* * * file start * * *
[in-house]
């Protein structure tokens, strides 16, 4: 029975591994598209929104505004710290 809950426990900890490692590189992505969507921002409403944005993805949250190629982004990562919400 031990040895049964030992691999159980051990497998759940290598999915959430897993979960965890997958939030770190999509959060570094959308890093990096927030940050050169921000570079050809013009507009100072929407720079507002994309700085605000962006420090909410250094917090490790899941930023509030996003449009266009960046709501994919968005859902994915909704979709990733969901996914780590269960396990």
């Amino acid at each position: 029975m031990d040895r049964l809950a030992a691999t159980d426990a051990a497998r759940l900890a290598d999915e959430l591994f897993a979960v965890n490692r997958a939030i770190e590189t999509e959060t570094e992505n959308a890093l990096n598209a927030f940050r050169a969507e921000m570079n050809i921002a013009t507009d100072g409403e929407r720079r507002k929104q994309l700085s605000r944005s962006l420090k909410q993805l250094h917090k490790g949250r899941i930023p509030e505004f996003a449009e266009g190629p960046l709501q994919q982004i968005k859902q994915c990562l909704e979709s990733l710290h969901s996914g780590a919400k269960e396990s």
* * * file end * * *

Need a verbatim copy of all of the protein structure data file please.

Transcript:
[in-house]
């Protein structure tokens, strides 16, 4: 029975591994598209929104505004710290 809950426990900890490692590189992505969507921002409403944005993805949250190629982004990562919400 031990040895049964030992691999159980051990497998759940290598999915959430897993979960965890997958939030770190999509959060570094959308890093990096927030940050050169921000570079050809013009507009100072929407720079507002994309700085605000962006420090909410250094917090490790899941930023509030996003449009266009960046709501994919968005859902994915909704979709990733969901996914780590269960396990």
């Amino acid at each position: 029975m031990d040895r049964l809950a030992a691999t159980d426990a051990a497998r759940l900890a290598d999915e959430l591994f897993a979960v965890n490692r997958a939030i770190e590189t999509e959060t570094e992505n959308a890093l990096n598209a927030f940050r050169a969507e921000m570079n050809i921002a013009t507009d100072g409403e929407r720079r507002k929104q994309l700085s605000r944005s962006l420090k909410q993805l250094h917090k490790g949250r899941i930023p509030e505004f996003a449009e266009g190629p960046l709501q994919q982004i968005k859902q994915c990562l909704e979709s990733l710290h969901s996914g780590a919400k269960e396990s």